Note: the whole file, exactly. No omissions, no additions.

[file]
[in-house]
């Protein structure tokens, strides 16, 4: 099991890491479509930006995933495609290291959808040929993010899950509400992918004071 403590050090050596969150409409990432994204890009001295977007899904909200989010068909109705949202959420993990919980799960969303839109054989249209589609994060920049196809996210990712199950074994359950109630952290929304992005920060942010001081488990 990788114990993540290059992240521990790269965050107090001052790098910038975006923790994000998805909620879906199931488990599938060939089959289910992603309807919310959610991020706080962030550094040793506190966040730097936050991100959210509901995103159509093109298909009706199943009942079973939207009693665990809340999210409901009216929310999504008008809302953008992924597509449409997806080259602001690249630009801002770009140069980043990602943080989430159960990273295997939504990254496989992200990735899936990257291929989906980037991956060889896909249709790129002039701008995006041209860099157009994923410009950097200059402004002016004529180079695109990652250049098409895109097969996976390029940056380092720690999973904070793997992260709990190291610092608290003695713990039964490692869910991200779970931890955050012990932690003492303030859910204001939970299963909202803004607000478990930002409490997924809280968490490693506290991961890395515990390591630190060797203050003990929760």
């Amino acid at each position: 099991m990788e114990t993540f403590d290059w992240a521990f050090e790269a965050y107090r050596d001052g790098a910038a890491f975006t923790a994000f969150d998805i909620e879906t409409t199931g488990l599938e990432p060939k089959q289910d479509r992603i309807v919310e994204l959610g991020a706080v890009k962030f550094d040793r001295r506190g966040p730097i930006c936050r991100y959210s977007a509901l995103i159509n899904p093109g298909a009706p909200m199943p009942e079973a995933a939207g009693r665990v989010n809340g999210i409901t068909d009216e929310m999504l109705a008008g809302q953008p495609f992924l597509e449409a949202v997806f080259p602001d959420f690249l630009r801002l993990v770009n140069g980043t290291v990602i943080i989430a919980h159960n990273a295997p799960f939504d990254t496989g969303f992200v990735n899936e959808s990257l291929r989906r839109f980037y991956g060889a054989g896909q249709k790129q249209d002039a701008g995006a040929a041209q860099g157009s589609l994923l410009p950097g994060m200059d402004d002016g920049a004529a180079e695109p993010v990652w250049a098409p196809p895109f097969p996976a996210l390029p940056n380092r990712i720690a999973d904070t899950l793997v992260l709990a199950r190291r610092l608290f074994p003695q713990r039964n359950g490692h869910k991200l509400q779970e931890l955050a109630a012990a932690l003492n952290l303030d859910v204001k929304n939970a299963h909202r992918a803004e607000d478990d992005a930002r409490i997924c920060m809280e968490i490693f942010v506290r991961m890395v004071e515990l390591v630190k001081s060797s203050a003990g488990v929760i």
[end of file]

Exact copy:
[in-house]
């Protein structure tokens, strides 16, 4: 099991890491479509930006995933495609290291959808040929993010899950509400992918004071 403590050090050596969150409409990432994204890009001295977007899904909200989010068909109705949202959420993990919980799960969303839109054989249209589609994060920049196809996210990712199950074994359950109630952290929304992005920060942010001081488990 990788114990993540290059992240521990790269965050107090001052790098910038975006923790994000998805909620879906199931488990599938060939089959289910992603309807919310959610991020706080962030550094040793506190966040730097936050991100959210509901995103159509093109298909009706199943009942079973939207009693665990809340999210409901009216929310999504008008809302953008992924597509449409997806080259602001690249630009801002770009140069980043990602943080989430159960990273295997939504990254496989992200990735899936990257291929989906980037991956060889896909249709790129002039701008995006041209860099157009994923410009950097200059402004002016004529180079695109990652250049098409895109097969996976390029940056380092720690999973904070793997992260709990190291610092608290003695713990039964490692869910991200779970931890955050012990932690003492303030859910204001939970299963909202803004607000478990930002409490997924809280968490490693506290991961890395515990390591630190060797203050003990929760």
């Amino acid at each position: 099991m990788e114990t993540f403590d290059w992240a521990f050090e790269a965050y107090r050596d001052g790098a910038a890491f975006t923790a994000f969150d998805i909620e879906t409409t199931g488990l599938e990432p060939k089959q289910d479509r992603i309807v919310e994204l959610g991020a706080v890009k962030f550094d040793r001295r506190g966040p730097i930006c936050r991100y959210s977007a509901l995103i159509n899904p093109g298909a009706p909200m199943p009942e079973a995933a939207g009693r665990v989010n809340g999210i409901t068909d009216e929310m999504l109705a008008g809302q953008p495609f992924l597509e449409a949202v997806f080259p602001d959420f690249l630009r801002l993990v770009n140069g980043t290291v990602i943080i989430a919980h159960n990273a295997p799960f939504d990254t496989g969303f992200v990735n899936e959808s990257l291929r989906r839109f980037y991956g060889a054989g896909q249709k790129q249209d002039a701008g995006a040929a041209q860099g157009s589609l994923l410009p950097g994060m200059d402004d002016g920049a004529a180079e695109p993010v990652w250049a098409p196809p895109f097969p996976a996210l390029p940056n380092r990712i720690a999973d904070t899950l793997v992260l709990a199950r190291r610092l608290f074994p003695q713990r039964n359950g490692h869910k991200l509400q779970e931890l955050a109630a012990a932690l003492n952290l303030d859910v204001k929304n939970a299963h909202r992918a803004e607000d478990d992005a930002r409490i997924c920060m809280e968490i490693f942010v506290r991961m890395v004071e515990l390591v630190k001081s060797s203050a003990g488990v929760i």